One hole punch at a time, silvery lanterns are in the making at the Oregon Trail Interpretive Center to adorn the U.S. Capitol Christmas Tree in December.
This year, the tree that will grace the nation’s capital city is coming from the Willamette National Forest in Western Oregon.
That tree will be displayed on the West Lawn of the Capitol Building in Washington, D.C., with a public tree-lighting ceremony in early December.
In addition to the large tree, the Sweet Home Ranger District, east of Albany, will send 70 smaller trees to Washington, D.C.
To celebrate, entities across the state are aiming to create 10,000 ornaments to decorate the tree this Christmas.
The Oregon Trail Interpretive Center east of Baker City has hosted several workshops where volunteers create paper lanterns in the style of the punched tin lanterns of Oregon Trail days.
“Our goal is to make 175 altogether,” said Rachael Nickens, park ranger.
This number commemorates the 175th anniversary of the Oregon Trail emigration, which started in 1843.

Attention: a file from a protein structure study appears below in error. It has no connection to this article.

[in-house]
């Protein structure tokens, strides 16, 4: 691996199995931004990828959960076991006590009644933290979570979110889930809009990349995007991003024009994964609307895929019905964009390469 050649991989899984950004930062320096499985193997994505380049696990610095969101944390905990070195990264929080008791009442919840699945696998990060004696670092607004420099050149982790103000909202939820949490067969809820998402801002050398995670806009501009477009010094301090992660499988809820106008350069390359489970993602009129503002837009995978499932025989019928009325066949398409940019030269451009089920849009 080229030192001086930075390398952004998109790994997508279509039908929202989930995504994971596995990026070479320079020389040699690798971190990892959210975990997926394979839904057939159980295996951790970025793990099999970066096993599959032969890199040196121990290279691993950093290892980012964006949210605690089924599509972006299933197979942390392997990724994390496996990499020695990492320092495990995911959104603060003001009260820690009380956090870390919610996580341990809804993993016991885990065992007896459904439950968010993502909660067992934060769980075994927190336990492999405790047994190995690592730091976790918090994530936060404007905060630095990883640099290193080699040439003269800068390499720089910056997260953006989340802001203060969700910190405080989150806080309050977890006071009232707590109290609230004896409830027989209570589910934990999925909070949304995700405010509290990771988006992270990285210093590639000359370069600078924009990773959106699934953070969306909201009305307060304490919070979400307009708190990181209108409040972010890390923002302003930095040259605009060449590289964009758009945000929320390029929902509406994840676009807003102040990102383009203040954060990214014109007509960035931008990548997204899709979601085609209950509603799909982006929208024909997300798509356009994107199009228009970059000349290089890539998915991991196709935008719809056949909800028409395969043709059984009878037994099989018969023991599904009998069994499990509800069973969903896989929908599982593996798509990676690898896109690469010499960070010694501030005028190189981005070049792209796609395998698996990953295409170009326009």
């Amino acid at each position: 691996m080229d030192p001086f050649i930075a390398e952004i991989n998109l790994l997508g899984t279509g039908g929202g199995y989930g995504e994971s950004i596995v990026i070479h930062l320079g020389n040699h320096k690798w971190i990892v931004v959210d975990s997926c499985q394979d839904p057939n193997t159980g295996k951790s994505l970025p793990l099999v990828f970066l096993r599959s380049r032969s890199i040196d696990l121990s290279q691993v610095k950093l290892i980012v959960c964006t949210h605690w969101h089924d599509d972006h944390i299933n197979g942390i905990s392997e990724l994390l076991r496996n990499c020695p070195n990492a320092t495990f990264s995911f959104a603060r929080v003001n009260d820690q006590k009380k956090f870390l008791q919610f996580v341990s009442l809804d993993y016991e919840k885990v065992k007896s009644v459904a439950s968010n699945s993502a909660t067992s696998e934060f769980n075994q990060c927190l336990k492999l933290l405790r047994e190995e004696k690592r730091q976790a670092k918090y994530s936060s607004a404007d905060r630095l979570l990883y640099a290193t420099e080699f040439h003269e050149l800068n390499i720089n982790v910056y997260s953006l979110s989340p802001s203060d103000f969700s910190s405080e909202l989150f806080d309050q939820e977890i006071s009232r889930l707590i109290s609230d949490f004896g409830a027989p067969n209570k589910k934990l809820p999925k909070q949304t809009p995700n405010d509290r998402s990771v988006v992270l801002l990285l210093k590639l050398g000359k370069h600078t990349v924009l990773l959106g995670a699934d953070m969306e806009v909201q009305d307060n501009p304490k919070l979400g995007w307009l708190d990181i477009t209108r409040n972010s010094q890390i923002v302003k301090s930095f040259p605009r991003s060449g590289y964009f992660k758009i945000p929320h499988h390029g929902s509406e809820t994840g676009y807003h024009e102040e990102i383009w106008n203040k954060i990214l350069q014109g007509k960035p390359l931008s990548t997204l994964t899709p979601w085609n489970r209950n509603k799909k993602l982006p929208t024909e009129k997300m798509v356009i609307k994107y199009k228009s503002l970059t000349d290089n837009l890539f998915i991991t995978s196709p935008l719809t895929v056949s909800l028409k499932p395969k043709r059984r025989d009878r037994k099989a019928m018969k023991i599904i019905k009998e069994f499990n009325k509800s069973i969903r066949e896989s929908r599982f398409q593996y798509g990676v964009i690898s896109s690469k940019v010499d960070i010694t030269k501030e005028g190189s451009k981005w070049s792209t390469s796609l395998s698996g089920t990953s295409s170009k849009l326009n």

The next session to make ornaments is at noon Friday, Sept. 14, during the center’s Genealogy Day events.
Rather than the sharp tin of real lanterns, Nickens provides visitors with silver metallic cardstock. She has several patterns to choose from, which are taped on top of the shiny paper.
Using a darning needle and block of wood (or small hammer), it’s simply a matter of punching holes along the pattern.
For smaller helpers, she can provide thinner paper to punch.
“Little kids can use a push pin,” Nickens said. “The youngest has been 4.”
Once finished, she rolls the paper into a cylinder, staples it together and affixes a handle.
“I’ve had so many nice conversations sitting here, tapping away, talking to visitors,” she said.
The ornaments will be sent to Washington, D.C., in October.
The theme for the Capitol Christmas Tree is “Find Your Trail!” to recognize two 2018 anniversaries: the 50th of the National Trail System Act and the 175th of the Oregon Trail.
According to the website www.capitolchristmastree.com, in November the Christmas Tree will travel east from Oregon on the reverse path of the Oregon Trail. The schedule and special events will be announced soon.
See more in the Sept. 12, 2018, issue of the Baker City Herald.